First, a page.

"Many of the most important scientific discoveries in the modern era happened at the borders between disciplines," he said, "because creativity flourishes in diverse environments where there are adequate opportunities for cross-cultural exchange."
Hill has cultivated his own students’ creativity and future thinking since joining the Texas A&M faculty in 1969 after earning a Master of Architecture degree from the University of California-Berkeley. His limitless enthusiasm and contempt for rote learning is evident in the classroom where his unconventional teaching style brings a refreshing alternative to stodgy pedagogy.
“The best way for me to describe his angle on teaching is from every direction,” said Doug Bell, who earned an environmental design degree at Texas A&M in 2004, a graduate visualization degree in 2009 and now works for Reel FX Creative Studios in Dallas.
“He encouraged us not to think ‘out of the box’, a cliché I use reluctantly, but to tear up the box, work hard and strive to create something better,” recalled Scott Price ’74, a senior management analyst for the city of San Antonio who recently completed his doctorate degree.
Hill’s most popular course, Environmental Design 101 – The Design Process, typically fills all 150 seats within the first eight hours of registration. The class, open to all majors since 2003, is a creativity workshop in which students spark, explore, discover and develop their creative problem-solving abilities and entrepreneurial spirit, both individually and in multidisciplinary teams.
The Design Process course, also taught by Jorge Vanegas, dean of the College of Architecture, is widely known as a haven for self-discovery where students are encouraged to connect the dots and draw their own conclusions.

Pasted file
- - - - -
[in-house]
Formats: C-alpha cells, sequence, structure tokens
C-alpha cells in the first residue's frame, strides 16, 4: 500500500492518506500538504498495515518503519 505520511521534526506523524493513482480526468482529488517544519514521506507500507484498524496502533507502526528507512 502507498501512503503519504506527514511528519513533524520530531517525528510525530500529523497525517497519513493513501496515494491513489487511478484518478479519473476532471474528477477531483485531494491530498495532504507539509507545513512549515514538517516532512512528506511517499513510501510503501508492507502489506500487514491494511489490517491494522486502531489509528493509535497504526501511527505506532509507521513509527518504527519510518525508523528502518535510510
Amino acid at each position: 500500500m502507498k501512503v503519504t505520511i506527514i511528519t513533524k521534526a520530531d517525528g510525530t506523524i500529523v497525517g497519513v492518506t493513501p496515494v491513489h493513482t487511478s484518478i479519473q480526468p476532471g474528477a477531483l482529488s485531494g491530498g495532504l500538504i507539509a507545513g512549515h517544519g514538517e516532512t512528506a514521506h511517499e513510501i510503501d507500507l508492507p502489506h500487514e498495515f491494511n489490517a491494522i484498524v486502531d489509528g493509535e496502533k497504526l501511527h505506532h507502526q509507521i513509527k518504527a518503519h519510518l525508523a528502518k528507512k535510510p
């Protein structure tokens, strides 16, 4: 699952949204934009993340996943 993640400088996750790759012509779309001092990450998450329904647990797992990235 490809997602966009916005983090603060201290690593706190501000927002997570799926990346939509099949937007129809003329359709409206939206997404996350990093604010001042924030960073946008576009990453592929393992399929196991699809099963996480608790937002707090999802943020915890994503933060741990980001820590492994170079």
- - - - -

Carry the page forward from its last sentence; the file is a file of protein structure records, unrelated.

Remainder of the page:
In the class, students produce patentable inventions and innovative ideas with potential market applications. The course’s success is evident in the fact that Design Process students tend to consistently dominate the Ideas Challenge contest sponsored annually by the Center for New Ventures and Entrepreneurship at Mays Business School, and they have fared extremely well in other innovation competitions on campus and across the nation.
The award-winning student concepts in the past few years have included an eco-park aimed at reducing food waste through public education, a vending machine that rents folding bicycles for college campus use, a mobile phone app for diners watching their weight, a solar-powered beach umbrella, and a stationary exercise bike that fits underneath office desks.
Hill’s latest opus, Architecture 458 – Global Ethics, Culture and Practice, focuses on world cultures and the dos and don’ts of interpersonal communication in almost every country in the world.
“In a more interdependent world, the capacity to understand and respect another culture has to become one of the prerequisites of an educated person,” said Hill, “The educational environment we need to establish is to learn globally.”
Though content varies from course to course, Hill’s classes have more in common than not. Creativity, social and behavioral factors, future studies, transdisciplinary education, global awareness, social responsibility, environmental stewardship and entrepreneurship are all woven into his coursework.
These themes are underscored in this excerpt from the course syllabus for Hill’s freshman design studio:
Learning, he said, isn’t about facts, tests or grades, succeeding or failing, “it is an all-consuming, joyful burst of energy and pleasure at finally discovering or understanding something.”
"Today's students will see more new knowledge and invention in their lifetime than mankind has witnessed since recorded history," said Hill. "In seeking solutions to world's looming catastrophes, critical thinking, creativity and innovation promise to play the most crucial role in assuring our survival."